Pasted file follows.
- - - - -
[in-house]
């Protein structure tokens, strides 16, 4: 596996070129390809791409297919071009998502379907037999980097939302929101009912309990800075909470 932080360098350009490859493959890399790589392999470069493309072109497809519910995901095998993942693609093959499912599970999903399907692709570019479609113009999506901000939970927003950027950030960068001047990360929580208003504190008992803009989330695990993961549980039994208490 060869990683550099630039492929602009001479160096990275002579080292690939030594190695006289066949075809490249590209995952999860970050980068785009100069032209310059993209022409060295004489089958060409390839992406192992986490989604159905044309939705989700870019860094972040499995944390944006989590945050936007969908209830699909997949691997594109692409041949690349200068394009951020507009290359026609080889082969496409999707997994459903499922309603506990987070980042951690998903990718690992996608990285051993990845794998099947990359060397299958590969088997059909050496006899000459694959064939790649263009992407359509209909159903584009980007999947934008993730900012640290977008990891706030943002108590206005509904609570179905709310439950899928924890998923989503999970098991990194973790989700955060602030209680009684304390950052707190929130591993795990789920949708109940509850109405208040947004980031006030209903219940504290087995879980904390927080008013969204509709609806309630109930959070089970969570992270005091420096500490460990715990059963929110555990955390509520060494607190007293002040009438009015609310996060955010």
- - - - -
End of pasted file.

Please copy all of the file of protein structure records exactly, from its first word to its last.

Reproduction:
[in-house]
């Protein structure tokens, strides 16, 4: 596996070129390809791409297919071009998502379907037999980097939302929101009912309990800075909470 932080360098350009490859493959890399790589392999470069493309072109497809519910995901095998993942693609093959499912599970999903399907692709570019479609113009999506901000939970927003950027950030960068001047990360929580208003504190008992803009989330695990993961549980039994208490 060869990683550099630039492929602009001479160096990275002579080292690939030594190695006289066949075809490249590209995952999860970050980068785009100069032209310059993209022409060295004489089958060409390839992406192992986490989604159905044309939705989700870019860094972040499995944390944006989590945050936007969908209830699909997949691997594109692409041949690349200068394009951020507009290359026609080889082969496409999707997994459903499922309603506990987070980042951690998903990718690992996608990285051993990845794998099947990359060397299958590969088997059909050496006899000459694959064939790649263009992407359509209909159903584009980007999947934008993730900012640290977008990891706030943002108590206005509904609570179905709310439950899928924890998923989503999970098991990194973790989700955060602030209680009684304390950052707190929130591993795990789920949708109940509850109405208040947004980031006030209903219940504290087995879980904390927080008013969204509709609806309630109930959070089970969570992270005091420096500490460990715990059963929110555990955390509520060494607190007293002040009438009015609310996060955010």